Weill Cornell Medical College researchers are using a virtual reality simulation called “Virtual Iraq” to better understand how symptoms of post-traumatic stress disorder (PTSD) develop. In their ongoing research trial, participating Iraq War and Gulf War veterans with and without PTSD are shown a brief, 3-D virtual-reality simulation of an urban combat scenario. They wear a headset, through which they hear, see, and — using a keypad — “move” through a “virtual world” in which images change in a natural way along with head and body movement.
A recent Archives of Internal Medicine study found that as many as 13 percent of recent veterans are diagnosed with PTSD.
The Weill Cornell researchers are testing whether physiological arousal (heart rate, stress hormones) and anxiety while viewing the simulation — as well as suppressing memories after viewing the simulation — affect the ability to remember the scenario and suppress intrusive scenario memories.
The study’s principal investigator, Dr. Loretta Malta, a clinical psychologist at Weill Cornell Medical College, states: “It isn’t possible after a traumatic event to study, in a controlled way, conditions that lead to the development of specific types of PTSD symptoms. Usually this is studied by comparing people who develop PTSD months or even years after trauma exposure. With this pilot study, we are trying to develop a paradigm in which we can use virtual reality to learn more about how the responses of people exposed to trauma contribute to the development of PTSD re-experiencing symptoms, like intrusive memories or physiological reactivity to trauma reminders. By better understanding how PTSD symptoms develop, we hope to create effective prevention programs and improve current treatments.”
The researchers are testing the hypothesis that verbalizing the traumatic experience, instead of suppressing it, enables patients to better integrate the experience into regular conscious memory, in turn, making the triggering of intrusive traumatic memories (and other re-experiencing symptoms, like flashbacks) less likely. “Research suggests that memories formed during trauma exposure are easily cued by environmental stimuli, and memory suppression has been associated with the development, maintenance and severity of PTSD,” adds Dr. Malta.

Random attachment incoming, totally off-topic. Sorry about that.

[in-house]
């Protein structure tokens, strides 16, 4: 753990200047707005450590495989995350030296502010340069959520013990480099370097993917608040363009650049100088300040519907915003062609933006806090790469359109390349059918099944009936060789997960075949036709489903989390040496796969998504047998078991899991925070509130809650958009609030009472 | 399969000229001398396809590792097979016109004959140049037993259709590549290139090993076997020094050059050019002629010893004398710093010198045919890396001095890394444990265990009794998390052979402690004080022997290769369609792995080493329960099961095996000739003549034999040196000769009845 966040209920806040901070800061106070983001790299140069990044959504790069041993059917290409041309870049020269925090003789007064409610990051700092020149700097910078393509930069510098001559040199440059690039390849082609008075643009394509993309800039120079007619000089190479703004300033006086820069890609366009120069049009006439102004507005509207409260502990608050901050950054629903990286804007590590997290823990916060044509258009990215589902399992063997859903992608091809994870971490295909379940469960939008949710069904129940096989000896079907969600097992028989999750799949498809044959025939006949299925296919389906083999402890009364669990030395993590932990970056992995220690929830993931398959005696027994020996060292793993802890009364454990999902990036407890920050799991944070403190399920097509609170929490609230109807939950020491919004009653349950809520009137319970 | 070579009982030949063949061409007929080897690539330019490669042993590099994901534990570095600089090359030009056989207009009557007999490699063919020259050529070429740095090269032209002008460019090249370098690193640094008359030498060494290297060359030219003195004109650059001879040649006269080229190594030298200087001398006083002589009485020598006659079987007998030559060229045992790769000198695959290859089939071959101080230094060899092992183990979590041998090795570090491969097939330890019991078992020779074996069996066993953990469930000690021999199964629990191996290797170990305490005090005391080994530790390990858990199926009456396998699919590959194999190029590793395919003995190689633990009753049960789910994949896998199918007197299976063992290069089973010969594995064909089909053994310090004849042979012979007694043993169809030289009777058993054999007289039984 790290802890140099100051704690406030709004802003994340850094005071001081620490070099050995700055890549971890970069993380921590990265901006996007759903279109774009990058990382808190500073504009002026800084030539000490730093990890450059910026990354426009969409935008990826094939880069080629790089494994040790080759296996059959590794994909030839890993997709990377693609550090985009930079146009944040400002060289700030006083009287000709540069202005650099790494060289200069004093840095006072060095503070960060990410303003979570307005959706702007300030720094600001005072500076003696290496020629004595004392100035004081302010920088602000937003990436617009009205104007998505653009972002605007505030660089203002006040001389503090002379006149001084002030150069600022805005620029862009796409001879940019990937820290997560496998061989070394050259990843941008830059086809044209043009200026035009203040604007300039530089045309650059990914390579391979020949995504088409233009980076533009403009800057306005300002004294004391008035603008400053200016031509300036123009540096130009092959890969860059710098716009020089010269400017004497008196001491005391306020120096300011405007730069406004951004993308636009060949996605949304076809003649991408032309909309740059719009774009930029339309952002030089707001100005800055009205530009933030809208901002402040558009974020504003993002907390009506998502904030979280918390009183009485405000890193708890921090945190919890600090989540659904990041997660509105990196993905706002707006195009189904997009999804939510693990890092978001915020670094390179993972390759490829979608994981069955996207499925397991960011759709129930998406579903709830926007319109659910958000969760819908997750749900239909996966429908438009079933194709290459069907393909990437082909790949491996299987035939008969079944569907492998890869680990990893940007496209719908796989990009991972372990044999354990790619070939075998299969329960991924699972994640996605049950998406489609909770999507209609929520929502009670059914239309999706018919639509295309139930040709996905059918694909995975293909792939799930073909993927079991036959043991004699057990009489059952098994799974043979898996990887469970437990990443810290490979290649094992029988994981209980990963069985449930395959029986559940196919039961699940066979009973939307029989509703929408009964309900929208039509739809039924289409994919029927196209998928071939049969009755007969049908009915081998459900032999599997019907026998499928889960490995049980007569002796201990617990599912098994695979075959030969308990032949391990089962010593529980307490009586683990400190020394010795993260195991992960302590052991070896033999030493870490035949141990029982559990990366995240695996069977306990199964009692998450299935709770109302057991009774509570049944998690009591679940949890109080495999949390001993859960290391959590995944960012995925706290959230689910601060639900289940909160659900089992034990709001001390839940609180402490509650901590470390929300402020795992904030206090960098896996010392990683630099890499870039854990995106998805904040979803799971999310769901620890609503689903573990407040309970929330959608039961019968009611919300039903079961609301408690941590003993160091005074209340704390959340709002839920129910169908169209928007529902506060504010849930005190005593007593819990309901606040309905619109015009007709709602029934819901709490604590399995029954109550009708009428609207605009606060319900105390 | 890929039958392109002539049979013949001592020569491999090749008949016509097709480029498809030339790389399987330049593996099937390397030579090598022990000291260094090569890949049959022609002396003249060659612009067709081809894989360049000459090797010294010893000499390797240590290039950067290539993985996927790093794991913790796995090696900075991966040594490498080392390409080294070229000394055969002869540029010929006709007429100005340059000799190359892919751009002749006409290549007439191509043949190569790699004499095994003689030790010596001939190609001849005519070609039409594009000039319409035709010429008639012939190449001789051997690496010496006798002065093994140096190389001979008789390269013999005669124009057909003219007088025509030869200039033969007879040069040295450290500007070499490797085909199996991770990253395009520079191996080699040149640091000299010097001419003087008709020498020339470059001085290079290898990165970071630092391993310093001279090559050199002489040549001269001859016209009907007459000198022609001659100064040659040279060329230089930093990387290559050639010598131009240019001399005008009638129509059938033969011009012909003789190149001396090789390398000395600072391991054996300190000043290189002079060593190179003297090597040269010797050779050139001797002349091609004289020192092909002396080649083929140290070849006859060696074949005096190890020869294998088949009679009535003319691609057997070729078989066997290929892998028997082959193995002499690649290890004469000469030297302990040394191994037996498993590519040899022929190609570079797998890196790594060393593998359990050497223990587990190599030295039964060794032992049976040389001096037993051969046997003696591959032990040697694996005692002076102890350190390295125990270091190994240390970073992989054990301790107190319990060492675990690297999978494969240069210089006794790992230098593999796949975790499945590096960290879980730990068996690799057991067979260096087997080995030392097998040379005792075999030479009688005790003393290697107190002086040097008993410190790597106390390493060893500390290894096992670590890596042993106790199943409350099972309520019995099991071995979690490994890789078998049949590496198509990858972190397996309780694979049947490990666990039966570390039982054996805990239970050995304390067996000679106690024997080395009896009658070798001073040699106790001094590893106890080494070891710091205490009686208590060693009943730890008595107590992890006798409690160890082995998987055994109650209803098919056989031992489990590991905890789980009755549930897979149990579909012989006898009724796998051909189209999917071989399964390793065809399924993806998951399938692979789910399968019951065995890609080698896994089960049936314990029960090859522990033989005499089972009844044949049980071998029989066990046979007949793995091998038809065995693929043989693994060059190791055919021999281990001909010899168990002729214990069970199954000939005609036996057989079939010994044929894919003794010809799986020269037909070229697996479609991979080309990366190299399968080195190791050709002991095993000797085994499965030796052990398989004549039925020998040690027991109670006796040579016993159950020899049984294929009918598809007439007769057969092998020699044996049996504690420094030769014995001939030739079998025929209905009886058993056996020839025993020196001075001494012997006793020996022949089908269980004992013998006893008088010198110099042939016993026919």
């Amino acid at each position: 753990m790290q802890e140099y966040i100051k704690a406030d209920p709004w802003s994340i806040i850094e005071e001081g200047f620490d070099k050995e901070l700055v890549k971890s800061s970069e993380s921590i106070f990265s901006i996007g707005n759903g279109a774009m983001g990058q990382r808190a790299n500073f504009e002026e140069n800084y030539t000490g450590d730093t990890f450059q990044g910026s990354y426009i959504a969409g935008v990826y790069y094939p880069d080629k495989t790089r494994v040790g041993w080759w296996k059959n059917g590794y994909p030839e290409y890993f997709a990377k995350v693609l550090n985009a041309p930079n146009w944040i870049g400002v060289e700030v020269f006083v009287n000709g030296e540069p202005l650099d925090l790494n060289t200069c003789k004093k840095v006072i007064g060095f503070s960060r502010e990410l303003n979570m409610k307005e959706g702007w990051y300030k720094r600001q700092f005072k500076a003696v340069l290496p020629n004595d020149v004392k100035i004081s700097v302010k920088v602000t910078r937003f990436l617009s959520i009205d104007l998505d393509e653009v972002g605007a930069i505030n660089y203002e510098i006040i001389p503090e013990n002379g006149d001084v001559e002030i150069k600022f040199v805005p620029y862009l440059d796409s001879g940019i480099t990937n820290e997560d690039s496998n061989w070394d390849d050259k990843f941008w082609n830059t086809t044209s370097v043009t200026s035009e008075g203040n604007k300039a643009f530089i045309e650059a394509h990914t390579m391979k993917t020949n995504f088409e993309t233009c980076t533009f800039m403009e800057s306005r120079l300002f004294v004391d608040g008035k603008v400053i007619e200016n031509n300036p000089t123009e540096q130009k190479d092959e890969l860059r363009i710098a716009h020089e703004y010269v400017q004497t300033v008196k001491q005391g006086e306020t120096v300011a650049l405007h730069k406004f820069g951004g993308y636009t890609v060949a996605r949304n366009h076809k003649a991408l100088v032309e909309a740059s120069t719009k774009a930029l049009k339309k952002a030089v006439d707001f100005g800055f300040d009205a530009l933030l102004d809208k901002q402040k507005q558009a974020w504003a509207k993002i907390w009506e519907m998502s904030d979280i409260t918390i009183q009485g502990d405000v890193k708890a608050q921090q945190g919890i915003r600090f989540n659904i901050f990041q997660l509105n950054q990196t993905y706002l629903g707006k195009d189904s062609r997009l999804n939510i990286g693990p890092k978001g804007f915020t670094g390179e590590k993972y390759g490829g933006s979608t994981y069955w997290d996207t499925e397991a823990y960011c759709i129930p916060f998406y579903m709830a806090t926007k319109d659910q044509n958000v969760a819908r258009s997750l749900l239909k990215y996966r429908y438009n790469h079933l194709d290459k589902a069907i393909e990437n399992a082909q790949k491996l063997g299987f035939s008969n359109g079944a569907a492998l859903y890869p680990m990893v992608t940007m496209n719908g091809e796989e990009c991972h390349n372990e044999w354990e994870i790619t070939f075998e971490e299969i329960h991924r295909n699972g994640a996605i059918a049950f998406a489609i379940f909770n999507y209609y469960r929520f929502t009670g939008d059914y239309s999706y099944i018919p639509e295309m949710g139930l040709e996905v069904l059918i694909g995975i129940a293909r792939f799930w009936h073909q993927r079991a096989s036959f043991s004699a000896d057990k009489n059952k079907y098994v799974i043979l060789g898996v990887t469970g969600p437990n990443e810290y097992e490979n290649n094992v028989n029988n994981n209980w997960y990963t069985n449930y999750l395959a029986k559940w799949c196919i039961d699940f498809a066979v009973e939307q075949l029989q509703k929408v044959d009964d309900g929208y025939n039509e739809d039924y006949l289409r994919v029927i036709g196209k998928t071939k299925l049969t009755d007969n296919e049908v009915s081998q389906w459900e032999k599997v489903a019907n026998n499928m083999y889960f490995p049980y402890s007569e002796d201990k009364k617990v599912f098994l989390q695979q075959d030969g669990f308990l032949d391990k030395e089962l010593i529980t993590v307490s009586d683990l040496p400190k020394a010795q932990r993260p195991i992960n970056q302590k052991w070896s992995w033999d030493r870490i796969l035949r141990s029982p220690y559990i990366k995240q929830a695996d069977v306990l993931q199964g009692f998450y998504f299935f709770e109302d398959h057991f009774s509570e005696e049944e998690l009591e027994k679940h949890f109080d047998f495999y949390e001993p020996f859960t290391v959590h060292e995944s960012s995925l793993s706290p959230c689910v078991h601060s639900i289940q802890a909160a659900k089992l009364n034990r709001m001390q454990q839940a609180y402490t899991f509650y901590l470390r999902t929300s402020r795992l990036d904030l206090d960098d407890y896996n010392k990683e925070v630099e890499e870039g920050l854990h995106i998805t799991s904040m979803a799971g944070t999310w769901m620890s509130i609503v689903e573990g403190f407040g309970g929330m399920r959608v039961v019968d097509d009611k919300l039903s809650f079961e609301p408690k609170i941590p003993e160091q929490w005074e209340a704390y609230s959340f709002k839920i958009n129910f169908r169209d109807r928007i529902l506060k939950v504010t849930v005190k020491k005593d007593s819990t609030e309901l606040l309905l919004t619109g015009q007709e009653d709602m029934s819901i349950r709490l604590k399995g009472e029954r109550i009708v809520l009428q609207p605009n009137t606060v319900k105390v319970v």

One of every 10 persons will develop PTSD during their lifetime, potentially resulting in chronic distress and debilitation. Exposure to aversive events evokes the release of stress hormones and neurotransmitters that, in animal models, have been shown to facilitate the learning of highly persistent conditioned fear associations and responses.
The study includes a diagnostic assessment of PTSD and other mental health problems, and veterans in need of treatment are provided with treatment referrals. It is open to Iraq War or Gulf War English-speaking veterans, aged 18 to 55, with and without PTSD. A total of 44 patients will be recruited throughout 2007.
The “Virtual Iraq” virtual-reality environment was developed by Dr. Albert Rizzo of the University of Southern California (USC) Creative Technologies Laboratory and Ken Graap of Virtually Better, Decatur, Ga., with funding from the U.S. Naval Research Office.
Co-investigators include Drs. JoAnn Difede, Margaret Altemus, Cezar Giosan, Lauren Szkodny, Mary-Denise Cancellare and Katarzyna Wyka — all of Weill Cornell Medical College.